Zuma releases report on feasibility of free higher education in S

Andrew Cummings
November 13, 2017

Technical and Vocational Education and Training (TVET) colleges will be the biggest winners if the fees commission report is fully implemented.

Cape Town - The Democratic Alliance says President Jacob Zuma needs to clarify if the Heher Commission report on the funding of higher education will form the basis of his government's policy going forward. Subject to appropriate legislative amendments, the South Africa Revenue Service would collect the repayments through the income tax system.

"I will make a pronouncement on the report once the ministers have concluded their work".

It includes fee-free education for all families earning less than R350,000; full cost of study (accommodation and boarding) for all students qualifying for grants at universities and technical and vocational education colleges; and an increase in the subsidy to universities to 1% of GDP.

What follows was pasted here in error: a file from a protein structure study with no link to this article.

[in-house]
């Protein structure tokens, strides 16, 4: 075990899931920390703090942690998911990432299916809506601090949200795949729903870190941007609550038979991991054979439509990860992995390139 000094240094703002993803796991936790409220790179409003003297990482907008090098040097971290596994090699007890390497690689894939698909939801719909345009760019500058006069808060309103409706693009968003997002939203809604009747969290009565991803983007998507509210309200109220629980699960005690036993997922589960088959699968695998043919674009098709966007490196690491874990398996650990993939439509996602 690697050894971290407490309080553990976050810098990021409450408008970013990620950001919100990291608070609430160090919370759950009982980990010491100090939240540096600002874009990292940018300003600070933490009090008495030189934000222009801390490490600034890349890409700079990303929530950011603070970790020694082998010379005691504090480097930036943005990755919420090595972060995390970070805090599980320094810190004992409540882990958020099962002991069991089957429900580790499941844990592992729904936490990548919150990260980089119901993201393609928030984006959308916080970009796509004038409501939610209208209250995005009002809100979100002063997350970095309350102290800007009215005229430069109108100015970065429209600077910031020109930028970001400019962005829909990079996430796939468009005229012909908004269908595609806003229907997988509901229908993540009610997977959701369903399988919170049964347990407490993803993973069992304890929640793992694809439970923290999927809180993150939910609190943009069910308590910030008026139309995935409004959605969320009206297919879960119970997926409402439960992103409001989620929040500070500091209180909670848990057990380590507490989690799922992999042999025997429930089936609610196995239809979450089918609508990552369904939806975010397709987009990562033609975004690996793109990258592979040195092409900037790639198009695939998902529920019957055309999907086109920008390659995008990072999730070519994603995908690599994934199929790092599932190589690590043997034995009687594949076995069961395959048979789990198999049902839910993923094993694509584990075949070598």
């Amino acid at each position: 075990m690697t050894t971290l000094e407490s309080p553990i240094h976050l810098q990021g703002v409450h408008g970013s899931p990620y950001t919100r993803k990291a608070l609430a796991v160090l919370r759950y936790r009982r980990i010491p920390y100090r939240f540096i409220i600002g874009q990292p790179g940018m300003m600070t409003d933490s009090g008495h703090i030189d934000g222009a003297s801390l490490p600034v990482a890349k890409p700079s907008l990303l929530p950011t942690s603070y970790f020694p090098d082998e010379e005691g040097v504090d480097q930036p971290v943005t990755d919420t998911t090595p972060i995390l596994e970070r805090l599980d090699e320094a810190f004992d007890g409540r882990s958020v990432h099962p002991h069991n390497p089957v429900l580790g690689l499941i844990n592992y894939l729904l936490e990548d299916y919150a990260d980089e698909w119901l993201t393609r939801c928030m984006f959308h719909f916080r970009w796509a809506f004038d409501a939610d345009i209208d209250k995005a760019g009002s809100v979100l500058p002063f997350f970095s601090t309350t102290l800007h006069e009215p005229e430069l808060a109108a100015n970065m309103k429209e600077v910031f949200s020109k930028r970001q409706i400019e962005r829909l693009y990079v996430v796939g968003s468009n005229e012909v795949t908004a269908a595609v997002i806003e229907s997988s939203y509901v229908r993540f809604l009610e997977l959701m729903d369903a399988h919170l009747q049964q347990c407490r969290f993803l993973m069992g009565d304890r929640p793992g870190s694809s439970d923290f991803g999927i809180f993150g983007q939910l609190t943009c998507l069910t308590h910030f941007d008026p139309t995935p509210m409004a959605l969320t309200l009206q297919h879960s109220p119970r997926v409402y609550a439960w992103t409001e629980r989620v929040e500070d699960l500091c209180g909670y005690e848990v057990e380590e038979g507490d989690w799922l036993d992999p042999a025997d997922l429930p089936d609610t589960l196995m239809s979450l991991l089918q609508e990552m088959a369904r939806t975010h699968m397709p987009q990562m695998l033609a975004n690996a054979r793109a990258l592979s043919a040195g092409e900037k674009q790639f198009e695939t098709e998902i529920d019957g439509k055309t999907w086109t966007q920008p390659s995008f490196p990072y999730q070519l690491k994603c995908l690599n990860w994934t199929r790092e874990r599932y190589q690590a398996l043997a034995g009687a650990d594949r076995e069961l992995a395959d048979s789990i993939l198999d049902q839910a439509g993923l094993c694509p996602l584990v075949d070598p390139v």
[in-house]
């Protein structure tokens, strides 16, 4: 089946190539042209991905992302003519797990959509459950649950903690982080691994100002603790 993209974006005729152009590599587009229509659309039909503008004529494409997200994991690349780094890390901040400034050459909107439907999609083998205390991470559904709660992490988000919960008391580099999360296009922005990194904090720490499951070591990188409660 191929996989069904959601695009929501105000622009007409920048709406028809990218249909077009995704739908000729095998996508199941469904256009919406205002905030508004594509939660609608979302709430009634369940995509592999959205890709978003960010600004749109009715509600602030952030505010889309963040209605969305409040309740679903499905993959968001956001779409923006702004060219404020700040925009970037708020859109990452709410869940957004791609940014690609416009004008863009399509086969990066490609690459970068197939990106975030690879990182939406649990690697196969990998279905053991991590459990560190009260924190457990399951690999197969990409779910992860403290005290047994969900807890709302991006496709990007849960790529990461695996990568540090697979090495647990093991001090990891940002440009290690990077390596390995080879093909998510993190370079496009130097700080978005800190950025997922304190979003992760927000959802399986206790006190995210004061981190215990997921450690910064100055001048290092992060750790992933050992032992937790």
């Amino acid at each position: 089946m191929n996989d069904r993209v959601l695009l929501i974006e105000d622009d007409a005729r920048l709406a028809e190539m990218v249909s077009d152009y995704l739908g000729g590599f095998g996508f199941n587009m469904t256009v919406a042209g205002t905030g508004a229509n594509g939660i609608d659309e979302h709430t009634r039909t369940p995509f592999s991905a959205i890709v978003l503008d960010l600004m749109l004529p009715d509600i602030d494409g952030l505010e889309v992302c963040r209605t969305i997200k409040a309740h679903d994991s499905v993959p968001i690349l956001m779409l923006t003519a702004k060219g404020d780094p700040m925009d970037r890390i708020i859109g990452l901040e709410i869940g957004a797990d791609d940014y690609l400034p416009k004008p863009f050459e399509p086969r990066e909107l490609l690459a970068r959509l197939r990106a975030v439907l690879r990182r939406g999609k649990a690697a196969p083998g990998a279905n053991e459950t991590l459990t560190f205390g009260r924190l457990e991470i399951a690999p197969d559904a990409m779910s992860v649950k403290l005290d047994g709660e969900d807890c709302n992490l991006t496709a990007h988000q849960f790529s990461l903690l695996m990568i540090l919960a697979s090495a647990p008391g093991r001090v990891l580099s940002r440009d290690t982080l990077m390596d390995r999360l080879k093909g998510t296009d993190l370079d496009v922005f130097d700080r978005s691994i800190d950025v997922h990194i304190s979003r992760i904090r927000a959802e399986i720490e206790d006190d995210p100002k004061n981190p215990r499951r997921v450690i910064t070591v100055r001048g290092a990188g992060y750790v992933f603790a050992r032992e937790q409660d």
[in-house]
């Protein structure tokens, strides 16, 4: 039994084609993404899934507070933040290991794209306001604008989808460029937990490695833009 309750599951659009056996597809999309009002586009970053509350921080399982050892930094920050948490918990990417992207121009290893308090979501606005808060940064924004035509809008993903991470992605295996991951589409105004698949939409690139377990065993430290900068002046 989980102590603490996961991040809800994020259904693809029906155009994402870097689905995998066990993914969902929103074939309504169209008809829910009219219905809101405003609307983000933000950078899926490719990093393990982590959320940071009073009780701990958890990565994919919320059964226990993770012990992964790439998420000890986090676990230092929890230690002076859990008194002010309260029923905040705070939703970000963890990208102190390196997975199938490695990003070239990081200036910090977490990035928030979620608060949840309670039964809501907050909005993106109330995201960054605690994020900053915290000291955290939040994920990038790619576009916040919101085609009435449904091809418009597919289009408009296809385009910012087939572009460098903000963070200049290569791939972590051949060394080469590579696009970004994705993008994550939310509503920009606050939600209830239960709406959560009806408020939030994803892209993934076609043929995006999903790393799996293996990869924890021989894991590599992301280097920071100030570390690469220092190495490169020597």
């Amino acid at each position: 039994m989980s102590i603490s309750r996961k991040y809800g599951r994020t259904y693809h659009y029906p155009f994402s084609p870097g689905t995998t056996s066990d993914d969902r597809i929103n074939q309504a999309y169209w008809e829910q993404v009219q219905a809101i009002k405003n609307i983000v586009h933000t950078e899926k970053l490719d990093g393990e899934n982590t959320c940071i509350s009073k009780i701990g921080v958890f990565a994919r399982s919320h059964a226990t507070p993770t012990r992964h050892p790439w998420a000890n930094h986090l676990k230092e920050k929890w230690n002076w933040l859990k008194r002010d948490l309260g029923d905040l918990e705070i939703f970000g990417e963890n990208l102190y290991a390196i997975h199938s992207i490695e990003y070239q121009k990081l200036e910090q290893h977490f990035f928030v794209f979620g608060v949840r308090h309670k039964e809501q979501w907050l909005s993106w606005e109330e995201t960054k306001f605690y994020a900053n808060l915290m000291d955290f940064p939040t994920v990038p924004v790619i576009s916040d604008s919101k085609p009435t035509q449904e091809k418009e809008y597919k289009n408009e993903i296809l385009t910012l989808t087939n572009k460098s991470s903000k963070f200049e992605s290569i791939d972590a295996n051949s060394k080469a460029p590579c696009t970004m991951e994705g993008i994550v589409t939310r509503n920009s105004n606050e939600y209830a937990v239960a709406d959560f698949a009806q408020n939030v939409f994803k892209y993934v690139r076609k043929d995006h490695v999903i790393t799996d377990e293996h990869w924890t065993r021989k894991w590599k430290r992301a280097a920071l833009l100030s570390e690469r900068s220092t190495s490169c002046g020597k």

Instead, the Commission recommends state-guaranteed loans for university students, to be paid back only when a graduate reaches an acceptable salary level.

The loan-guaranteed model would be applied to undergraduate and post-graduate students as well as students or former students who carry historic indebtedness.

It followed nationwide protests by students using the hashtag #FessMustFall.

The Heher Commission would like to see TVET colleges becoming the "institutions of first choice", providing graduates who are ready for the workplace.

Stipends are also to be made available through TVET colleges for needy students to cover full cost of study.

The Heher Commission said TVET colleges must become institutions of first choice, rather than holding second class positions, as is the case now as they are of benefit to the economy.

The commission report however points out that their model would use SARS for collections and also recommends that R42-billion in long unclaimed pension funds be use as backup funding for the state's liability. "At no stage did he plan to make any announcements that would undermine the work of the Commission".

The Herher Commission has recommended that the National Student Financial Aid Scheme (Nsfas), which now funds university students, be replaced by the income contingent loan system.

Zuma received the final report from the commission on August 30, 2017.

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